It could also be that the theory under focus is valid but our method is flawed. A limitation of the NCVS is that does not include homicide, as the survey is based on self-report. Yet adding fatal violence would hardly, if at all, change the substantive findings given that homicide makes up less than 1% of all violence in the United States. It is also true that this research pertains only to a limited number of non-fatal types of violence. Should other types of violence such as stalking or kidnapping be included, results may vary. Another potential limitation of the NCVS is distorted reporting by participants. Pure sociologists and others have suggested that the NCVS undercounts victimization between intimates (Straus, 1999). Among other reasons, this may happen if people are less likely to interpret offenses by known persons as “victimization,” less likely to remember such events, or less likely to disclose them on a survey. To the extent this critique has merit, the strength of our results is tempered.
It may also be the case that examining this theory using a variable-oriented approach is misguided. Other methods may be more appropriate. An example is conjunctive analysis, which focuses on the relationship between the situational context and the outcome (Miethe, Hart & Regoeczi, 2008).
Another potentiality is that different results would be obtained if more precise measures are analyzed. In the interest of parsimony, we chose to employ broad measures of the key variables. Injury was simply measured as any physical injury from a violent encounter. The GPC predicts that this all or none variable should vary directly with social distance, which we did not find to be the case. But the GPC also lends itself to more refined predictions; for instance, violence between more socially distant parties should be more likely to result in internal injuries than surface bruising. Future research should explore such possibilities.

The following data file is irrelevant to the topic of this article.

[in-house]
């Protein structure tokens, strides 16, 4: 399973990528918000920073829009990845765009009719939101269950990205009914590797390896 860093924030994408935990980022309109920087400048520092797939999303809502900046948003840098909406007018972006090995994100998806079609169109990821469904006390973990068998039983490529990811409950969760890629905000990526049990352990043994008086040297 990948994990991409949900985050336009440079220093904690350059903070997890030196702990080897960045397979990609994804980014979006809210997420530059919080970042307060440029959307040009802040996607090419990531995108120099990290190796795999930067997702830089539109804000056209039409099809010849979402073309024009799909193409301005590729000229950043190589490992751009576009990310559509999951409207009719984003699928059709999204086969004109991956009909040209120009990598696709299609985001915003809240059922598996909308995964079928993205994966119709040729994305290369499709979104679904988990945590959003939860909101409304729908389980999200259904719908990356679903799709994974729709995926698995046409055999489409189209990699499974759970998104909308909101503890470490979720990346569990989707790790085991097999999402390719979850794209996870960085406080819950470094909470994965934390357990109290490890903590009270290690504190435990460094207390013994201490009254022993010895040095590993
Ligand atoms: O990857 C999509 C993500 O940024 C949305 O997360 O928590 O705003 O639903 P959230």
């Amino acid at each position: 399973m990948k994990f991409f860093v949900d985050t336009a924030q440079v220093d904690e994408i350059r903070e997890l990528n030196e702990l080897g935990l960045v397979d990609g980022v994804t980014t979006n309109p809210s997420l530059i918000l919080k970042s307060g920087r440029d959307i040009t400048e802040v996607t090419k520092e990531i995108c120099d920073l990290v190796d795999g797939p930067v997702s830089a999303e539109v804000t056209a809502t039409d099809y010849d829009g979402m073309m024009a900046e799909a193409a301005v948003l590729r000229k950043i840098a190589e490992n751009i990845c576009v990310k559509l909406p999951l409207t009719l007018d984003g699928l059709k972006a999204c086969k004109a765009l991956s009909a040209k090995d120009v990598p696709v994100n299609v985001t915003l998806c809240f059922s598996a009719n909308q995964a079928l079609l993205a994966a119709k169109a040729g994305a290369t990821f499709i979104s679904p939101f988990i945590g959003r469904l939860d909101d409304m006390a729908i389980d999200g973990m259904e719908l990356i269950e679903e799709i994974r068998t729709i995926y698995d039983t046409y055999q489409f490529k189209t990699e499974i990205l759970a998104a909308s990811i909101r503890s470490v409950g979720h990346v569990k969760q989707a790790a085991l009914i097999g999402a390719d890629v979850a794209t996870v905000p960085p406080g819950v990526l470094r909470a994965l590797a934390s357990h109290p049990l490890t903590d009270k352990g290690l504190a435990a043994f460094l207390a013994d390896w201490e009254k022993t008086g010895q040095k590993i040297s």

We measured relational distance by whether a victim knew his or her assailant. While this is a sound operationalization, there are many levels of intimacy. Examples include the difference between “friends” and “acquiantances,” and also that some friends have spent more time together. Furthermore, the relational distance between people is constantly in flux, such as acquaintances becoming friends, or friends who grow apart. The GPC predicts that these cross-sectional and longitudinal gradiants of intimacy should impact the amount of injury that results from interpersonal violence; testing whether that is true is another potentially frutiful line for future work.
While we analyzed direct measures of injury and relational distance, our measure of cultural distance—same or different race offender/victim pair—is a proxy indicator. Culture refers to expressions and evaluations of what is good, true, or beautiful (Black, 1976). People who are more similar in these regards are closer in cultural distance. Clearly, race and culture are not the same thing. The correlation between these two factors depends on the time and place, which affects the extent to which the former can be used as a proxy measure for the latter. In the United States, there are still differences in the average culture of persons who identify as belonging to one or another race, which is why our proxy measure of cultural distance is reasonable. Nonethless, subsequent research may benefit from using more direct measures of cultural distance, such as the degree of similarity in how people dress and talk.
If future studies find, as we did, that injury and social distance vary not directly but rather inversely, the logical conclusion is the GPC needs to be reworked. It is possible to develop theory in two broad ways: inductively or deductively. As the goal of pure sociologists is to find patterns in social life and then state them as falsifiable patterns (Cooney, 1998), a potential implication of our results is that the injury component of the GPC should simply be reversed: people who are less intimate and less culturally alike are less likely to injure each other. This inductive theory could then be further tested to determine its validity and generalizability.